Harry Potter and the Deathly Hallows Part II, the final film in the popular series, still offers audiences some dangerous, forbidden occult content and false religion. So warns family advocate and Christian media scholar Dr. Ted Baehr, chairman of the Christian Film & Television Commission.
“The final chapter to the Harry Potter stories, like the books, contains some surprisingly overt Christian allegorical elements,” Baehr admits, “but the movie version slightly changes the final confrontation between the hero and the villain to make it even more like a spectacular magical showdown between two sorcerers."
Baehr, a theologian and Bible scholar, pointed out that the God of the Bible strongly condemns witchcraft and sorcery as evil and loathsome in Deuteronomy 18:10-13. In the New Testament, Jesus Christ affirms all of God’s law in Matthew 5:17 and other passages.
What’s more, Baehr adds, God commands people not to speak to or consult dead people, yet that is exactly what happens in the final Harry Potter movie. And yet another problem with the movie, Baehr says, is a line of dialogue suggesting that people who deserve it will be rewarded.
“This goes against Christian teaching. The Bible says that everyone has fallen short of the glory of God and that Jesus Christ died for our sins even though all people are undeserving, evil sinners,” Baehr says.
“This line of dialogue may seem to some people like a minor thing or an arcane theological point, but 50 years of research shows that people, especially impressionable children and teenagers, are influenced by what they see in movies and television. Every Christian—and every religious Jewish person for that matter—especially parents, teachers, clergy, artists and leaders in the mass media, has a duty to guard the hearts and minds of children and teenagers from false, evil ideas that may lead to destructive behavior. Theological ideas are just as important as moral and philosophical ones.”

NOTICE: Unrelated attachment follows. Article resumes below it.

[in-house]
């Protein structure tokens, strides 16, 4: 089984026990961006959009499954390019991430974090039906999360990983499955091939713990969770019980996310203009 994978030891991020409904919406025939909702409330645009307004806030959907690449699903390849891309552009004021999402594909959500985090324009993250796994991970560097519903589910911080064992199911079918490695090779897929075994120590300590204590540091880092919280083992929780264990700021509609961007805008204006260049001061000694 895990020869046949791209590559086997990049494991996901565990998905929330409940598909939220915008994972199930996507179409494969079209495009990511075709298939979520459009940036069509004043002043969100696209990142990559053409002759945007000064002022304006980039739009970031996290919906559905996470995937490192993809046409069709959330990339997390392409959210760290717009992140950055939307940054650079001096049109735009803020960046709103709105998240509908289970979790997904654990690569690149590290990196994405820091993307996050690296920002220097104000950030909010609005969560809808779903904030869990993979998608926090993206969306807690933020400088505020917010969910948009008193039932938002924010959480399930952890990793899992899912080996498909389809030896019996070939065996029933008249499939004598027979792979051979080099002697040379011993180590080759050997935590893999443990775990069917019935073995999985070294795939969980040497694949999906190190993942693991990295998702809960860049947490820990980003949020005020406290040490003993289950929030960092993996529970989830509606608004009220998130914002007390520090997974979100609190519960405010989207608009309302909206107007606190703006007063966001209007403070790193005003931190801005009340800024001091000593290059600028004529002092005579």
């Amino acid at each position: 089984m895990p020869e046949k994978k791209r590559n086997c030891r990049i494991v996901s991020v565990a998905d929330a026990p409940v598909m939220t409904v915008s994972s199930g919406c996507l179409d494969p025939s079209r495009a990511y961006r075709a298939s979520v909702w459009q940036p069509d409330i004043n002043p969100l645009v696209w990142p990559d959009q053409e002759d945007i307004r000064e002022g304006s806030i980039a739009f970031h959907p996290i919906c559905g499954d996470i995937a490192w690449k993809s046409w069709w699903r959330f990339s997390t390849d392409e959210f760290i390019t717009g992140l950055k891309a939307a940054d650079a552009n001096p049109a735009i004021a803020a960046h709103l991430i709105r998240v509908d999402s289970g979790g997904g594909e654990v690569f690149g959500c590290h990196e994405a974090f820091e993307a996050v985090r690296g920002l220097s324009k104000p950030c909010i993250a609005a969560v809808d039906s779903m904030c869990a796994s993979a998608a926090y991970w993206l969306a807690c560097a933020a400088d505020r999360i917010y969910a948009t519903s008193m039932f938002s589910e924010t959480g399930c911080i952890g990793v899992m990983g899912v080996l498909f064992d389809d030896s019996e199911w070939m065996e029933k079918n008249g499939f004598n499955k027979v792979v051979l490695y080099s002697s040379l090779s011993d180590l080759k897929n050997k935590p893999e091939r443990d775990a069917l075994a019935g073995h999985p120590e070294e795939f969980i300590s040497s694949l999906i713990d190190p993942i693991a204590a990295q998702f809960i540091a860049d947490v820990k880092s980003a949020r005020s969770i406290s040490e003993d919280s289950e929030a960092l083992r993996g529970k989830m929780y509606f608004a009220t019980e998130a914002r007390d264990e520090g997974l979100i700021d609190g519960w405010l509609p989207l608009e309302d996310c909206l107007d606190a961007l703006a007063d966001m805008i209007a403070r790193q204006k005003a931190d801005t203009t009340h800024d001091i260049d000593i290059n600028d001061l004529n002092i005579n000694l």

Baehr advised parents, grandparents, teachers and religious leaders to warn children and teenagers about the dangers of seeing movies and television programs like the Harry Potter movies. As Baehr sees it, guardians should teach children to choose the good and reject the bad. Instead of Harry Potter, Baehr recommends the Chronicles of Narnia movies for younger children and Peter Jackson’s Lord of the Rings movies for older children and teenagers.
“Better yet,” he says, “have your children read the books these movies are based on, including The Hobbit, which is the prequel to Lord of the Rings and is designed for younger children.”
Frodo & Harry, a book Baehr co-wrote with film scholar Dr. Tom Snyder, exposes the dangers in the Harry Potter books and movies, including the books’ political attacks on conservative, middle-class values. Frodo & Harry, shows how much more redemptive and biblically sound Lord of the Rings is compared to the Harry Potter books and movies.
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